Why Public Charity Can Fail

In the coming election campaign, politicians will promise a thousand new subsidies. Will these really alleviate poverty? In a recent seminar, Mr Deepak Lal argued that there are three sorts of poverty. One is destitution, caused by disease and other disabilities. A second is conjunctural poverty, caused by a drought or industrial recession, which disappears once the drought or recession ends. The third is structural poverty, caused by the low productivity of a backward economy. Mr Lal argued that state intervention is needed to tackle destitution and conjunctural poverty (rural employment schemes stave off death during a drought by giving purchasing power to the needy). But, he argues, government subsidies are a poor way of tackling structural poverty.

He quotes several studies to prove that public charity ‘crowds out’ private transfers that have provided social safety nets through the centuries. Traditional safety nets were provided by mutual self-help groups such as the family, extended family, and caste. Cox and Jiminez (1990) report:

“Among a sample of urban poor in El Salvador, 33 per cent reported having received private transfers, and these accounted for 39 per cent of total income among recipients. 93 per cent of a rural south Indian sample received transfers from other households. In Malaysia, private transfers accounted for almost half the income of the poorest households. Nearly three-quarters of rural households in Java, Indonesia, have private transfers to other households. About half a sample of Filipino households received private cash transfers.”

Since the oil crisis of 1973, millions of poor labourers have migrated to the Gulf and send home large remittances. Pakistan has largely eradicated poverty through this international trickle-down. To a lesser extent, so has Kerala Migrants from rural Bihar to towns and rich regions (like Punjab) send home large sums, alleviating poverty there.

What happens to private transfers when public charity comes in? Studies in the USA show little crowding out. But in Peru, Cox and Jiminez estimate that private transfers would have been 20 per cent higher in the absence of public doles. In the Philippines, “91 per cent of the increase in household income from unemployment insurance is offset by reductions in private transfers.” Private transfers to the old have fallen 37 per cent for those receiving public pensions.

Cox and Jiminez estimate what would happen if the government gave just enough additional cash to the poor to raise them above the poverty line. Because private transfers would dip after such a scheme, no less than 46 per cent of J urban and 94 per cent of rural households would fall below the poverty line again! Clearly, public benevolence crowds out the private variety.

Worse, lots of money in government schemes is wasted in administration, delays and corruption. Second, while many such schemes are supposedly designed for the poor, in practice they get captured by the middle class. In an autocracy, influential farmers and urban classes ‘fix’ disbursements in their favour. Even in a democracy, the poorest one-third of the population has fewer votes than the other two-thirds, so politicians design ‘ subsidies to help this larger section of voters.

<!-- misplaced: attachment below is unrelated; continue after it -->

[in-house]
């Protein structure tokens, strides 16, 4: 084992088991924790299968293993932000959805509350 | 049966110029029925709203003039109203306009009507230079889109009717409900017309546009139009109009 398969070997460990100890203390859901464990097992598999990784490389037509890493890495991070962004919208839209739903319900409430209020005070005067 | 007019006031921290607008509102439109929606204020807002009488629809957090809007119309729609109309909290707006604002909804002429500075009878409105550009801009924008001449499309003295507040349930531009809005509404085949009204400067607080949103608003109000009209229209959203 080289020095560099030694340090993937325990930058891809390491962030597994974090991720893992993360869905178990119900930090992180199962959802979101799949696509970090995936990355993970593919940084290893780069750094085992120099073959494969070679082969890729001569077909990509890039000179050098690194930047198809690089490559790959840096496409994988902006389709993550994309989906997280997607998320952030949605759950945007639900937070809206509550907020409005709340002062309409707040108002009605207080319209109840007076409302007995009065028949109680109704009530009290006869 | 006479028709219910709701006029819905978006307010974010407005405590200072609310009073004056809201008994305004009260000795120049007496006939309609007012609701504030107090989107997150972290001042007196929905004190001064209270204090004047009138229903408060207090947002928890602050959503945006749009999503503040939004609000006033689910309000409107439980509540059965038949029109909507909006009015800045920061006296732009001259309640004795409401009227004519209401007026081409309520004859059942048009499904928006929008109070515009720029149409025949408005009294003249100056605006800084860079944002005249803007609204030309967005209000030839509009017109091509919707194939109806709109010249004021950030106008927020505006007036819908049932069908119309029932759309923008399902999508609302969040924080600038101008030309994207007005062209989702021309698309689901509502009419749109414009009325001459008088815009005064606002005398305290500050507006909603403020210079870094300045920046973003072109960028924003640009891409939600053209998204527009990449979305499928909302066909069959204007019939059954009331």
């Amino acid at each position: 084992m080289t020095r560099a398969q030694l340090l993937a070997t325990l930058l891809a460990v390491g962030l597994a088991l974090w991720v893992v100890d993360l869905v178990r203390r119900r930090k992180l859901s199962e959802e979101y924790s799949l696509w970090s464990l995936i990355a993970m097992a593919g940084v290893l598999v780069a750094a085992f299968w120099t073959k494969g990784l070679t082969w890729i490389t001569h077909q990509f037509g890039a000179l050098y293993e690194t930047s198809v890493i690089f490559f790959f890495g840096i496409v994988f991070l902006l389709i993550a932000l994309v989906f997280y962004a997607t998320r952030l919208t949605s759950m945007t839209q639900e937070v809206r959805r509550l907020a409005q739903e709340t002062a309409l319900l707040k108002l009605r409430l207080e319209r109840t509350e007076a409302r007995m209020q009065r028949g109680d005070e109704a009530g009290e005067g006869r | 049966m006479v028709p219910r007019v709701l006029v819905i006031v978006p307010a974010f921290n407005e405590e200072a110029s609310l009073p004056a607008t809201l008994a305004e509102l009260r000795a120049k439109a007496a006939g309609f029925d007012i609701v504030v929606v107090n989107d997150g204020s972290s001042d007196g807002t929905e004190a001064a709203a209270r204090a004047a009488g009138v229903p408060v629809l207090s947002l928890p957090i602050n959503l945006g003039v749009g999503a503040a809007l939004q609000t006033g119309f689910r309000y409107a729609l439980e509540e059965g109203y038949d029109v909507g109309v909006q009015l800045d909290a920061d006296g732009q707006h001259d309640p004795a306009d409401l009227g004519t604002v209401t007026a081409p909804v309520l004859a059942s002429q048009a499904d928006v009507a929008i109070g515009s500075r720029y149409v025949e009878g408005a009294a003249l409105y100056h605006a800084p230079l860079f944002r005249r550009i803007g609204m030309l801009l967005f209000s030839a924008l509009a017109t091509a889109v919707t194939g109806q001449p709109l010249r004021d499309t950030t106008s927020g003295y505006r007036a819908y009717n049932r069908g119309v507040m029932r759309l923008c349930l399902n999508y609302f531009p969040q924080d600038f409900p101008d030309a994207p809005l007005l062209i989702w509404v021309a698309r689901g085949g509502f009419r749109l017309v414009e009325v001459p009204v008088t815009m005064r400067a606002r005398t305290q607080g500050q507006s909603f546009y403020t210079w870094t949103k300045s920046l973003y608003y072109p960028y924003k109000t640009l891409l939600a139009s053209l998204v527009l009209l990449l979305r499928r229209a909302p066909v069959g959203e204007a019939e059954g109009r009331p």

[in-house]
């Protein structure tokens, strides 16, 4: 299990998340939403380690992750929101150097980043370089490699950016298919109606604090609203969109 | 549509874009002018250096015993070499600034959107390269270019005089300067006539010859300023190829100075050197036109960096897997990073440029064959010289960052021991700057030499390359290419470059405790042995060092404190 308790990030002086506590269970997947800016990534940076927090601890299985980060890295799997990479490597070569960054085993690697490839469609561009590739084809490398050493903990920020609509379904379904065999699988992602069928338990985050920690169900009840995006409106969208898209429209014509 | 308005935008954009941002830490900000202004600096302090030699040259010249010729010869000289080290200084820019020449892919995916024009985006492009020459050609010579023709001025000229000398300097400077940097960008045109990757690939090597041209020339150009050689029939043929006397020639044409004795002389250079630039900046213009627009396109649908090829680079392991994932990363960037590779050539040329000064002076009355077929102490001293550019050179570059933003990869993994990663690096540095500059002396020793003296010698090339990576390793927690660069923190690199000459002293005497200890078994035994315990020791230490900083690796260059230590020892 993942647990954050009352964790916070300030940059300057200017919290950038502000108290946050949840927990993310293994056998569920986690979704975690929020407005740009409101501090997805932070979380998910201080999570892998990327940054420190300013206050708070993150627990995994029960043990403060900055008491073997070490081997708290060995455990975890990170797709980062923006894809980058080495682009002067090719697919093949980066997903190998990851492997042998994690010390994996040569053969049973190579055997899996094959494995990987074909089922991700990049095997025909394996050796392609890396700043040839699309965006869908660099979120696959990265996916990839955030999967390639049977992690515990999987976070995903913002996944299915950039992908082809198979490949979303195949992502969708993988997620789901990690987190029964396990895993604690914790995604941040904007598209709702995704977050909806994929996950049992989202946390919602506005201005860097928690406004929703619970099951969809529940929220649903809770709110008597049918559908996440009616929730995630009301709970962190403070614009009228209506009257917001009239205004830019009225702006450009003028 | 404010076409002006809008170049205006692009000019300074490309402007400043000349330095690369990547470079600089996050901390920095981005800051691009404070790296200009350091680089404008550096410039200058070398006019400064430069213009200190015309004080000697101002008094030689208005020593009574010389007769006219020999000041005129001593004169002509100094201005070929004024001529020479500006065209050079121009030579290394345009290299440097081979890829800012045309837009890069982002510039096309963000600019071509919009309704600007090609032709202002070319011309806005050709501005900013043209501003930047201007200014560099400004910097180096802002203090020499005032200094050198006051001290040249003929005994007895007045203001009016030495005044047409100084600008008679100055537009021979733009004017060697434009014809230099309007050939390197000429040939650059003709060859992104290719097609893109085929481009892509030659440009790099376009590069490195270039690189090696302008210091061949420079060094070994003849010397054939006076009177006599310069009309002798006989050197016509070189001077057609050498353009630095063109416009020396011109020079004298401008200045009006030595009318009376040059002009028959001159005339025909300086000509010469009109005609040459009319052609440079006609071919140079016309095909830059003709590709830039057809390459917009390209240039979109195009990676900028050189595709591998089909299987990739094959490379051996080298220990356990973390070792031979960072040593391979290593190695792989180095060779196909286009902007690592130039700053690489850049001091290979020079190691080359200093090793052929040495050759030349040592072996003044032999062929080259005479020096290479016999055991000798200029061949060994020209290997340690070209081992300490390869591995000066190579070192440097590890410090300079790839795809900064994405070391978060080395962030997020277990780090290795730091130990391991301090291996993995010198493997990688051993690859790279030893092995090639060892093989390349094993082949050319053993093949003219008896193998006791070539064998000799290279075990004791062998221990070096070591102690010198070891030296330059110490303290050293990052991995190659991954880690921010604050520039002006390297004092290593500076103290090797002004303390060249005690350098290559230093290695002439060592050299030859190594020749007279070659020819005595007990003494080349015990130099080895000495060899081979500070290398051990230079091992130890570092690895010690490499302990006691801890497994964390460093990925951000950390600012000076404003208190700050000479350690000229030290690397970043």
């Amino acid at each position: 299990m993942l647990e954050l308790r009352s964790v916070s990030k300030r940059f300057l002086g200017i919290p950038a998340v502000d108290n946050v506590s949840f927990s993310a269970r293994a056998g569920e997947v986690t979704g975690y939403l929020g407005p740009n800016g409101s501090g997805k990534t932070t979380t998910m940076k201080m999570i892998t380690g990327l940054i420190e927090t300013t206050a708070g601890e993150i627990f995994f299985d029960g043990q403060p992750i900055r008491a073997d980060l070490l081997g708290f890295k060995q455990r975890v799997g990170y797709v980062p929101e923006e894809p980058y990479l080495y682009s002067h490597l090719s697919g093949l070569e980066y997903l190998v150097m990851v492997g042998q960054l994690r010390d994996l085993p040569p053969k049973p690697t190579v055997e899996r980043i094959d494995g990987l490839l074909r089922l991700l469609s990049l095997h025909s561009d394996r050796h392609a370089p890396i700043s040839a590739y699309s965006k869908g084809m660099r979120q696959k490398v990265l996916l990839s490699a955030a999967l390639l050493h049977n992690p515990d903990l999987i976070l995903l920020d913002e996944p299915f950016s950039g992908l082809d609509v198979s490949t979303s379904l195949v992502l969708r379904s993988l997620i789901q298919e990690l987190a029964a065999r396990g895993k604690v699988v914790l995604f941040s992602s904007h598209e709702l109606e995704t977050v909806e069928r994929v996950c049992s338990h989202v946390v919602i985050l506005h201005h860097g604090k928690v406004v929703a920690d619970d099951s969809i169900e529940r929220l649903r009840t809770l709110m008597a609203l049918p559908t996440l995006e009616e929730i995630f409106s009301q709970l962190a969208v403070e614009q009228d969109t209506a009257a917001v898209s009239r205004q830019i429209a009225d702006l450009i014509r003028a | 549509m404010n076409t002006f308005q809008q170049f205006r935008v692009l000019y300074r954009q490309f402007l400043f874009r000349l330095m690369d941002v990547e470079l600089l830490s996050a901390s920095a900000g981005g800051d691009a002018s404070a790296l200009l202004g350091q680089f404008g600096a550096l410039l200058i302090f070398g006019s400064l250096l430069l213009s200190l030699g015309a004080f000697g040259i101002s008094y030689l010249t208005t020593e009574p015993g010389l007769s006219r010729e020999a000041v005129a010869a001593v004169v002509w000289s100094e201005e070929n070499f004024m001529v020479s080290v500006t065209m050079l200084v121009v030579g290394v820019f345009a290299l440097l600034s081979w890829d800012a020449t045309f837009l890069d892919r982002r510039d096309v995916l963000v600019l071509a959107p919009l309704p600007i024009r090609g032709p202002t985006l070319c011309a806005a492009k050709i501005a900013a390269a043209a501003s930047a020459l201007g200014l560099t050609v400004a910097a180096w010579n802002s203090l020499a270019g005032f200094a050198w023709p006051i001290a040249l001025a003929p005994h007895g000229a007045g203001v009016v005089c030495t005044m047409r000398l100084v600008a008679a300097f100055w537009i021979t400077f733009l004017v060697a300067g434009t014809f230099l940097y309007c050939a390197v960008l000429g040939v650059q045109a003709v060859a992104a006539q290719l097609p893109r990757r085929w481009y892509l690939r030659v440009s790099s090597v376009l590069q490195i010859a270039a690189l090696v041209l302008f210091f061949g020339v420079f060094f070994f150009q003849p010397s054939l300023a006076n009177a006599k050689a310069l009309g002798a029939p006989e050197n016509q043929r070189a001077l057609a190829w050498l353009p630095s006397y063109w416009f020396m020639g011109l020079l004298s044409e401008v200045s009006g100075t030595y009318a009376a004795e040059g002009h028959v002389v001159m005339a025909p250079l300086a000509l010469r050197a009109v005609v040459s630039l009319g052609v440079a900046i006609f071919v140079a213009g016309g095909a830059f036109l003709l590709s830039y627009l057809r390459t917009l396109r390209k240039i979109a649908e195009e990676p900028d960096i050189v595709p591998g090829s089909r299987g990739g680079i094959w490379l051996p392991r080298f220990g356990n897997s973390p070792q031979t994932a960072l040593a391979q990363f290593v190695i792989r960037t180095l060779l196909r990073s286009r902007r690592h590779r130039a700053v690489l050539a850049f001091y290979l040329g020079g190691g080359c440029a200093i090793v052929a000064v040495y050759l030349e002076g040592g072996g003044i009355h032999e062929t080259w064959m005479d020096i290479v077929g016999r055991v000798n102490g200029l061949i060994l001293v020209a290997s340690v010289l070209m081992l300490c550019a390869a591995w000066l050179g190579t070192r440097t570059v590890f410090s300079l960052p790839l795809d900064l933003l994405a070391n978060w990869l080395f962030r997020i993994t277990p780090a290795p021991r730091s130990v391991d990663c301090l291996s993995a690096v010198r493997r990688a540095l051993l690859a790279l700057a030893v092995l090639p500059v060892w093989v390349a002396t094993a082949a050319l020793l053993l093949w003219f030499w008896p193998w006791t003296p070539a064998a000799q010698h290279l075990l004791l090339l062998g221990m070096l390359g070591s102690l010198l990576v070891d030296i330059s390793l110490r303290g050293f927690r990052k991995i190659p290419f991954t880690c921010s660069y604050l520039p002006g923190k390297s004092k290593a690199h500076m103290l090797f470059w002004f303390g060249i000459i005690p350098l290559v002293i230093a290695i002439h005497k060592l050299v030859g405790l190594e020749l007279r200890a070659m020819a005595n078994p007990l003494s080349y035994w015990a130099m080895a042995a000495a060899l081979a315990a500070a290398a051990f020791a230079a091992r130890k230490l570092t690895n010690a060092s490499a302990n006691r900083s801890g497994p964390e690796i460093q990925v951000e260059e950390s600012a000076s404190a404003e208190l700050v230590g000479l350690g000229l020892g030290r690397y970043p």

In India, massive canal, fertiliser and power subsidies for farmers benefit mainly the non-poor. Educational subsidies are captured overwhelmingly by the middle class (the bulk of these are for higher education). Subsidies for small-scale industries assist millionaires parading as the needy. Subsidies for backward areas benefit large ‘ industrialists. Mr Kirit Parikh estimates that only one- fifth of food subsidies go to the poor.

I think Mr Lal’s findings need qualification. Private transfers within a self-help group simply redistribute near-poverty, whereas public charity adds to the income pool of the self-help group. Secondly, a broader definition of poverty would place two-thirds of the Indian population below the poverty line, in which case ‘leakages’ to the non-poor are less serious than he implies. Still, he has made an important point about crowding out, which helps explain why anti-poverty schemes have had such a limited impact.

What then is the solution? By far the best one is rapid economic growth which makes use of labour, the main resource of the poor. Anti-poverty programmes are merely palliatives: rapid growth that raises real wages is the solution. Till then, we also need non-government safety nets, operated by NGOs, temple mutts and churches. Despite many shortcomings, NGOs are less wasteful and ensure better targeting of the poor than governments.

The state will still have an important role in tackling destitution and conjunctural poverty (notably during droughts). But the spate of anti-poverty programmes that politicians promise during elections will have little impact on structural poverty, which flows from low productivity. Structural poverty can be eradicated only by making poor people more productive. The government can help by building human capital and infrastructure that creates opportunities for high-productivity activities. But higher productivity cannot be achieved through higher doles.

What do you think?